Muster Drill is held on every cruise ship at the start of every voyage. It accomplishes a number of goals – it teaches all passengers where their lifeboat gathering place is, it shows passengers how to wear their life jackets, and it follows international standards.
Cruise lines are serious about passengers attending the Muster Drill. The muster location for your cabin is usually on a placard on the back of your cabin door – the specific sub-location is generally on your keycard. (The door map will show you that muster station B is the main dining room, for example, but your keycard will show your specific group – B6. In that example , you would go to the main dining room (muster station B) and look for a crew member holding a B6 sign (group B6).
Look around you at the drill. This is not just people-watching (although it is interesting to see how hammered some passengers are this early in the cruise), the people around you are the people who will be in your lifeboat. That’s what muster is – it’s the preparation to abandon ship.
Not all lines require you to bring your life jacket, so check before the drill or listen to the announcements. Life jackets are usually in the closet in your cabin, but on the larger ships, they are sometimes only kept at the muster stations.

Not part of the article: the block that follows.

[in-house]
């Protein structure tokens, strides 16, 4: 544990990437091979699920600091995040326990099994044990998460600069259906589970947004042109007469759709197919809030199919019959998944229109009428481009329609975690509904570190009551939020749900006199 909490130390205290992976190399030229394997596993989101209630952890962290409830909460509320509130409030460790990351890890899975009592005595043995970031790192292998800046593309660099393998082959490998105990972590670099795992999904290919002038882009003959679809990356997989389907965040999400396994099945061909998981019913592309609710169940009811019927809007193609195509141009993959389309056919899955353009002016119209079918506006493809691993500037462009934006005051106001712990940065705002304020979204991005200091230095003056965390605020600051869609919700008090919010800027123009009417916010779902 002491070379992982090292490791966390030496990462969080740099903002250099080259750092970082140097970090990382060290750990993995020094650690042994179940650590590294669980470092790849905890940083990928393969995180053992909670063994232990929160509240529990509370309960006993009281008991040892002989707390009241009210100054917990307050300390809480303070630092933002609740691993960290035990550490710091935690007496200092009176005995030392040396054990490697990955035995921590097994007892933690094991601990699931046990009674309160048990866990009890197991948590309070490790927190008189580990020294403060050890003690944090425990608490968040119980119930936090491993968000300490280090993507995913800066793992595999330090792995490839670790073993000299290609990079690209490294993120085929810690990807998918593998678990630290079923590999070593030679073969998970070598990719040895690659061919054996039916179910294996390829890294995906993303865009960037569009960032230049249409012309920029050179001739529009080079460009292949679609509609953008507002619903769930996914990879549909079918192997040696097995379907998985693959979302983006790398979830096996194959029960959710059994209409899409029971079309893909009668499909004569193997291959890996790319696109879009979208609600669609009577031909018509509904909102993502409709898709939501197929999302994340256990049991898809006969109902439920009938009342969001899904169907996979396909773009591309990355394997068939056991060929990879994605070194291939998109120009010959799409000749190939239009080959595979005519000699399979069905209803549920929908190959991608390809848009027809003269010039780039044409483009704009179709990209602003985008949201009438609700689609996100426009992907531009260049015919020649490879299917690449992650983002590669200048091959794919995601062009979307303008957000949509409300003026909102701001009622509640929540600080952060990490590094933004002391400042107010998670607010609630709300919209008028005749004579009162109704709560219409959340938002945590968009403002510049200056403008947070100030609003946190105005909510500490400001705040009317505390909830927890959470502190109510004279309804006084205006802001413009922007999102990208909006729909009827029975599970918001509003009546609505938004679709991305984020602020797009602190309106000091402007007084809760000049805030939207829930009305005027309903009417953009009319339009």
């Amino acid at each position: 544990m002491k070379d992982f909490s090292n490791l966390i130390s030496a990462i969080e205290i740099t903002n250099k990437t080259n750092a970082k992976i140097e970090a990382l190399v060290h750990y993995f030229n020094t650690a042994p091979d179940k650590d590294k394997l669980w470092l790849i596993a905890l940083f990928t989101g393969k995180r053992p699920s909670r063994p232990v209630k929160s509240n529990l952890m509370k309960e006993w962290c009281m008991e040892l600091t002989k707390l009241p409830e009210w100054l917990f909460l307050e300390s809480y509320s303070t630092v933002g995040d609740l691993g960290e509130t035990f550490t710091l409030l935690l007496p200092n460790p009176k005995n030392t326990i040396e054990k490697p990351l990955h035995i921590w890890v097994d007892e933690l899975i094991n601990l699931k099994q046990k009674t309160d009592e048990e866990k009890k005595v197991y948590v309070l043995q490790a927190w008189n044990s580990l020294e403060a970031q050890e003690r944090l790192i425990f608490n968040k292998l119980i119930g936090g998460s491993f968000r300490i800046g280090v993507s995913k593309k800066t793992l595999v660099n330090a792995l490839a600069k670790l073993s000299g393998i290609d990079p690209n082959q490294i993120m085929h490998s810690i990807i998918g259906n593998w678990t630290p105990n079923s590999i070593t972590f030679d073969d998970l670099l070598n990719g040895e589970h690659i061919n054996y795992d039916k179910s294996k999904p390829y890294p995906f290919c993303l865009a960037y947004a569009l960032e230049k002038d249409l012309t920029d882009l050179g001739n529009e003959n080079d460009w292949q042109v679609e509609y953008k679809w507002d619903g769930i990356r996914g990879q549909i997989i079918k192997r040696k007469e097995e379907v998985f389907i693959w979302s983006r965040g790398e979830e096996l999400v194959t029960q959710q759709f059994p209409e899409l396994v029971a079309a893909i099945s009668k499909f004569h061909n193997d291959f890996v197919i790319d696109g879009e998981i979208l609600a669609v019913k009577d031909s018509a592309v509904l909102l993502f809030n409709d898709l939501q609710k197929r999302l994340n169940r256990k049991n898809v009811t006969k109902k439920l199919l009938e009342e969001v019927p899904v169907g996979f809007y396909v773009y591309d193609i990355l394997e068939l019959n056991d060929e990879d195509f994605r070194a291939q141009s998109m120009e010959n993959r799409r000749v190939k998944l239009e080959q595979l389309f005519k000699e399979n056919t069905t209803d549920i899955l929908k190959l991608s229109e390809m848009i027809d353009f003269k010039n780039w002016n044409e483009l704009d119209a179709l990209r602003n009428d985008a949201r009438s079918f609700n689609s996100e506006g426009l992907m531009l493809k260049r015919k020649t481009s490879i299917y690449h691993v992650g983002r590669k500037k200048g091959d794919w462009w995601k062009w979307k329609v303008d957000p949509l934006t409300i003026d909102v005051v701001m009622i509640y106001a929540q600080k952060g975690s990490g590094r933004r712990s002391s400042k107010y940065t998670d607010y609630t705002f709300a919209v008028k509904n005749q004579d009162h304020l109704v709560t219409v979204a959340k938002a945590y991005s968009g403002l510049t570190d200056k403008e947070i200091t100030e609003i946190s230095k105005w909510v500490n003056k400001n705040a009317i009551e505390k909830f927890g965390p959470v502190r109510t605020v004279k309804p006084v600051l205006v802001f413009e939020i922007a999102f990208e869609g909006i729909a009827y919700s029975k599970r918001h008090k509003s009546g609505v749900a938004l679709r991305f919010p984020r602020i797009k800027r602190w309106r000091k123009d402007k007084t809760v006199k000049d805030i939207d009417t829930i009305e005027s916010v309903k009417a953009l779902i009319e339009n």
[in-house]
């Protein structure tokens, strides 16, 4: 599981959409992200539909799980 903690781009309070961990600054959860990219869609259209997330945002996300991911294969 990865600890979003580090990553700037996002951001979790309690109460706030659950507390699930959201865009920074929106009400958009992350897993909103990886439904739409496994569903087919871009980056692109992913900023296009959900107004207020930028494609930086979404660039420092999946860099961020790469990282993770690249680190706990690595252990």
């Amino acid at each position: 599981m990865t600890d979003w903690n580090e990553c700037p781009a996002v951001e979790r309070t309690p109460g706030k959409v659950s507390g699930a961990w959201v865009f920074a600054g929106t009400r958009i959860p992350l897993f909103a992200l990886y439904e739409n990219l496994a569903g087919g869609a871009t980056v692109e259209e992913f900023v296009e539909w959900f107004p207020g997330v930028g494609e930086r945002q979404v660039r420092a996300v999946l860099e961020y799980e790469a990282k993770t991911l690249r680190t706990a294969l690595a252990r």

You must attend the drill. Yes, it’s as exciting as the airline safety drill, but it’s still mandatory attendance. Being at the drill proves that you have found your evacuation point once. If you don’t attend, the staff will track you down and make you attend a makeup session. Muster drill could be really short if everyone gets there on time.
The elevators stop during the drill, so if you’re allergic to stairs, go a few minutes early. (There is one available for handicapped passengers.)
Make sure you have your keycard scanned or check in at the muster station! It’s how the staff know you attended.
Listen for the description of the general alarm. On Norwegian, it’s seven short blasts of the horn, followed by a long blast. (Just remember seven dwarves and Snow White.) other lines should be the same or similar.
An interesting historical note – muster drills are part of SOLAS – the International Convention on Safety of Life at Sea. The first version was drafted after the RMS Titanic sank. So, thanks for nothing, iceberg.
Another interesting historical note – muster is done before ships leave port because the Costa Concordia ran aground before the muster drill had been held. Oops.